Good Dads | Hackie | Seven Days | Vermont's Independent Voice

Published March 24, 2010 at 9:15 a.m.

On a random Wednesday afternoon, I found myself en route to Middlebury with a couple of students in the back seat. I had picked up the two young men at the Burlington airport; unruly East Coast weather had canceled their flights home for the weekend. Understandably, they were both in low spirits — one had a girlfriend waiting, the other a wife and 3-year-old daughter.

Stationed as a lure in front of the Ferrisburgh Dakin Farm Store, the blow-up 100-gallon maple syrup bottle beckoned as we blew past. I asked over my shoulder, “Where were you guys trying to fly to?”

To be honest, this innocuous question carried a modicum of self-interest. Through the years, I’ve learned the value of gently probing my customers to uncover their travel plans. One never knows how and when further cab driving might play a part.

One of the guys told me Brooklyn, the other Hartford, Conn. Hmm, I thought, and began to consider the possibilities. Apt to be a slow night in Burlington with most of the students away on spring break … the cab’s been running smooth … why not?

Why not, that is, offer to take these guys all the way? This raises the sticky dilemma of the out-of-town fare. I’m not referring to the near out of town, such as St. Albans, Middlebury or Stowe. We Burlington cabbies hit those locales on a weekly basis. No, I’m speaking of the far out of town — fares that carry you out of state. A hackie can score a big payday if he or she is willing to drive a customer a few hundred miles. So why hesitate? In a word, risk.

When you’re driving a cab, bad things can occur that you’d rather not undergo far from home base. Specifically, vehicles break down, even well-maintained ones. And AAA roadside assistance is not available to vehicles licensed as cabs. So, if this happens on, say, the Manhattan Bridge, you’re screwed. At that point, you might as well just surrender and take up residence in the Big Apple.

But, for better or worse, I’ve always been a gambler. What’s life without a little risk, I figure? Under the right circumstances — price being the operative factor — I will chance the lucrative out-of-stater.

“Well, gentlemen,” I began, “here’s an option for you. I can take each of you home tonight — directly to your very door — for 300 bucks apiece.”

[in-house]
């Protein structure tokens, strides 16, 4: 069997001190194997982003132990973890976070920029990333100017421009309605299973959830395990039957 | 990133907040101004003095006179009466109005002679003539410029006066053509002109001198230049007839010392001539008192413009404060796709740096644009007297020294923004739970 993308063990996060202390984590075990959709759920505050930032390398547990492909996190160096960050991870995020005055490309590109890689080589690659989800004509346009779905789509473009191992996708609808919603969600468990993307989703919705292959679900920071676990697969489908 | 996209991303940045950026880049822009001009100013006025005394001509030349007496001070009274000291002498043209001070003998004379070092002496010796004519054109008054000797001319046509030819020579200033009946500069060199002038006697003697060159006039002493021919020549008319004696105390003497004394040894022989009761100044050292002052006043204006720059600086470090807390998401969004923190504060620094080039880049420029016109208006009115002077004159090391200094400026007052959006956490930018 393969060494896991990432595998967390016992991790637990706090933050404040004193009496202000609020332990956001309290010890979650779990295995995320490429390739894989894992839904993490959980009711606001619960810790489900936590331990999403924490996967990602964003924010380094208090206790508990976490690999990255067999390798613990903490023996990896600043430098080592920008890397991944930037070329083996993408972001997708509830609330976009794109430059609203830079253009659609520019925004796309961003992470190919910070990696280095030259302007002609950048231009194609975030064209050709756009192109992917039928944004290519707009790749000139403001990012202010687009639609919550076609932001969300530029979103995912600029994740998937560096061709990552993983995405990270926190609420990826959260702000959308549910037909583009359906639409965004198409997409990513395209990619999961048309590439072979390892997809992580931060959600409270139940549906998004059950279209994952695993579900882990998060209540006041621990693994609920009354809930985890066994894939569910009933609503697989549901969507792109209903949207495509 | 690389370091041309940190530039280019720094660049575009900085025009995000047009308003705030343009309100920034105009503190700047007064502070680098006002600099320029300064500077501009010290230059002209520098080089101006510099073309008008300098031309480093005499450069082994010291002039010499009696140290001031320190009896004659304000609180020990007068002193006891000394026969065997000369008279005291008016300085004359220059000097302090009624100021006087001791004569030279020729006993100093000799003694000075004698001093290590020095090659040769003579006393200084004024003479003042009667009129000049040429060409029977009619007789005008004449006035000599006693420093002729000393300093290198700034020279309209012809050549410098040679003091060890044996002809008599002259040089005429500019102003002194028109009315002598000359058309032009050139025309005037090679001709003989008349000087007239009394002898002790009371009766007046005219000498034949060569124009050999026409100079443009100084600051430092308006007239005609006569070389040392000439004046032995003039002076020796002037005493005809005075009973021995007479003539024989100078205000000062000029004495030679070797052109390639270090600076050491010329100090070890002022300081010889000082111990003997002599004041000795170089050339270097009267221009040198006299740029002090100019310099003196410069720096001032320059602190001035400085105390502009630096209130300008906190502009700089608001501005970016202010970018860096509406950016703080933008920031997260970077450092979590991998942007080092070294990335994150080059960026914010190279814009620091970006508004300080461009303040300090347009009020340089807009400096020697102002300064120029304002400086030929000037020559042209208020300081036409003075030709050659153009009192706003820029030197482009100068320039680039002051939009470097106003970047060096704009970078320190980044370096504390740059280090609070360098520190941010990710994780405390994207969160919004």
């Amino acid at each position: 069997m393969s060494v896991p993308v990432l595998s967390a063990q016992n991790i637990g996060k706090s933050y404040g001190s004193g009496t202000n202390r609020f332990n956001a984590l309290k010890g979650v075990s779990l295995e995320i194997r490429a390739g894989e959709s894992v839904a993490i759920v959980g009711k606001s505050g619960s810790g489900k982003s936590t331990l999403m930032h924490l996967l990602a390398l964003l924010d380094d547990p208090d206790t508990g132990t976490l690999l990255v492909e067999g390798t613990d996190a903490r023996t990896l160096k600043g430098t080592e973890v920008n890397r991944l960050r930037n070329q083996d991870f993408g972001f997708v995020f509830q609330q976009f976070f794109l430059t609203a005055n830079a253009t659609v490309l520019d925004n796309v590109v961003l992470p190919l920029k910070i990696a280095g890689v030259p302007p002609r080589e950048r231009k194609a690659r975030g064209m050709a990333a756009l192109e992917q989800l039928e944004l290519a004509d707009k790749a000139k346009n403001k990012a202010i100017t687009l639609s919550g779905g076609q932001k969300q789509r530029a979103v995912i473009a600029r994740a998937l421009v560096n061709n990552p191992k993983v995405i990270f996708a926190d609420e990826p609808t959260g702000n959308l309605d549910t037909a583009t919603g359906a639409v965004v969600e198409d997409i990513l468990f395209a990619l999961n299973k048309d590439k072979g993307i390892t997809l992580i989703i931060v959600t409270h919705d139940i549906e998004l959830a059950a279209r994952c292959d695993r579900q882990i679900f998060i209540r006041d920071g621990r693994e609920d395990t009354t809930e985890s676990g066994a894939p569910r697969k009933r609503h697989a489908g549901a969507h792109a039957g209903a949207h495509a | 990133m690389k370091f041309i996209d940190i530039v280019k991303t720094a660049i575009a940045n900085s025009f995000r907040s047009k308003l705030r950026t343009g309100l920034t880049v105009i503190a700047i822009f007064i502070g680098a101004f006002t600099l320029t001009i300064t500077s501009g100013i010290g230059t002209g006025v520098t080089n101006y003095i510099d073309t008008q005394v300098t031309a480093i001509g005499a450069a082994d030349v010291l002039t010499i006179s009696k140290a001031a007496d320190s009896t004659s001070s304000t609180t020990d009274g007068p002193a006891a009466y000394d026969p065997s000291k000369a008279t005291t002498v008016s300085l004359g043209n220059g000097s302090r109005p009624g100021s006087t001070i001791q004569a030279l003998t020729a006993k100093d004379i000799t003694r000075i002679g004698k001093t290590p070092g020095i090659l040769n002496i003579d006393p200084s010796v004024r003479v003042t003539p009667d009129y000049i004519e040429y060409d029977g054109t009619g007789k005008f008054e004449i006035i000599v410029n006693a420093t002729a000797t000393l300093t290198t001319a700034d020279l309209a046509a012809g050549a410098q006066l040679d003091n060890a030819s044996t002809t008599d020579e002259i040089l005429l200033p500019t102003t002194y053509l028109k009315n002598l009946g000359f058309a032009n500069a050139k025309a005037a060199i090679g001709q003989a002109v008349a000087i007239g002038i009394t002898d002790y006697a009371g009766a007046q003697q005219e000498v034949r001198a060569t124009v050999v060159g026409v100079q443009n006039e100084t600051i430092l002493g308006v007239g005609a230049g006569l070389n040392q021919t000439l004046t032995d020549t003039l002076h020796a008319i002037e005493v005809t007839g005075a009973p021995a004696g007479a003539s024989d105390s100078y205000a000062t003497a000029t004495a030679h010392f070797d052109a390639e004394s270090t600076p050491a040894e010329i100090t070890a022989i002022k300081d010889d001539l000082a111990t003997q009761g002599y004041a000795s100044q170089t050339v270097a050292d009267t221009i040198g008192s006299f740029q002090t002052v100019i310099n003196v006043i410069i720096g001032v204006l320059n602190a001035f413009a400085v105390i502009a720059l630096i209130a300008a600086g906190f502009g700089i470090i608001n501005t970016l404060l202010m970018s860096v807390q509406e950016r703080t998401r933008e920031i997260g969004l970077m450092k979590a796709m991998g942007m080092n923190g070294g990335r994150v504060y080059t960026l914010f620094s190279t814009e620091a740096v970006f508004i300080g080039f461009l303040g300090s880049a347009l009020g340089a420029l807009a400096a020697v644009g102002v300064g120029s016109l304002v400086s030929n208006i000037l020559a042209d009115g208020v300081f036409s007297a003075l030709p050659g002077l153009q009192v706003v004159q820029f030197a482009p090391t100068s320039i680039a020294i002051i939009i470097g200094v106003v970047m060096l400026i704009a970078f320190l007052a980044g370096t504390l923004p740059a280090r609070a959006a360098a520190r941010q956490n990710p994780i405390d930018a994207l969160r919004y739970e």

For the Hartford run, that price was just about right. For the NYC traveler — well, he was getting a great deal, essentially piggybacking on the Connecticut drop-off. Why did I structure it that way? Ahh … if I could simply tell you, Grasshopper. Put in 25 years behind the wheel, and then we’ll talk.

“You mean in the cab?” Brooklyn Dad asked incredulously.

“Yup, in this very cab,” I affirmed. “Both Hartford and New York are connected to Vermont by land, so it’s quite doable.”

Brooklyn Dad phoned his wife and — after some impassioned back and forth — they decided it was more than they wanted to spring for. I could respect that. Before hanging up, though, the wife put their 3-year-old on the phone, and father and daughter had a heart-to-heart about a toy horsey, which I gathered was named Jonathan. It might have been an imaginary horsey, which was better still. All right, I admit it — I got a little misty.

The Hartford guy, Brian — who was much younger, a college sophomore, it turned out — called his father, and they decided to go for it. We arranged to rendezvous with the father at the Hartford Hilton Hotel. I glanced at the dashboard clock, figured about four hours drive time, and told Brian to give his father a 10:30 ETA. His dad requested, wisely, that we call when we got within range.

We dropped downcast Brooklyn Dad at his Middlebury quarters and commenced our climb into and over the Green Mountains. Ripton, Bread Loaf, Rochester, Stockbridge and Bethel came and went, each classic Vermont town reminding me, the semi-cosmopolitan Burlington denizen, of the beauty and long history of our modest state.

At Royalton, we hooked onto Interstate 89. With a Boston Celtics game playing softly in the background, Brian told me stories of his life as the son of a Japanese father and Irish mother.

At one point I chimed in, “Jeez, you are talking about two divergent cultures — the Irish, all emotional and over the top, and the Japanese, so reserved and formal. That must have been one heck of an upbringing.”

Brian said, “Dude, you don’t know the half of it.”

We merged onto I-91, and Brian began to speak of his grandfather, who fought in the Second World War with the only all-Japanese American battalion in the European theater. In one decisive battle, he told me, his grandfather’s troop earned the most Purple Hearts for bravery ever awarded for a single battle in U.S. military history.

“All this,” Brian explained, “while many of his immediate family members, including my dad, were sitting in internment camps on the West Coast. But the amazing thing is, he wasn’t bitter in the least. I learned so much from him. He passed away a couple of years ago.”

We arrived in Hartford way before Brian’s dad, who was caught in traffic. (Yes, big cities have traffic jams at 10 in the evening.) I parked in front of the Hilton while Brian entered to find an ATM to get me the cash. I followed him into the hotel in search of a bathroom. Ambling through the lobby, I suddenly found myself in a crowd of at least 200 black women, all aged about 25 to 35, and all wearing distinctive crimson blouses and hats. The energy in the room was thrilling. I inquired and discovered they all belonged to a national sorority.

The ride back home was draining. Forget about wear and tear on the cab; what about my rickety middle-aged body? Still, the ATM twenties were crisp in my shirt pocket, and the Taurus’ motor was humming like Ladysmith Black Mambazo. When, at long last, the lights of Burlington appeared in the distance, my smile was uncontainable.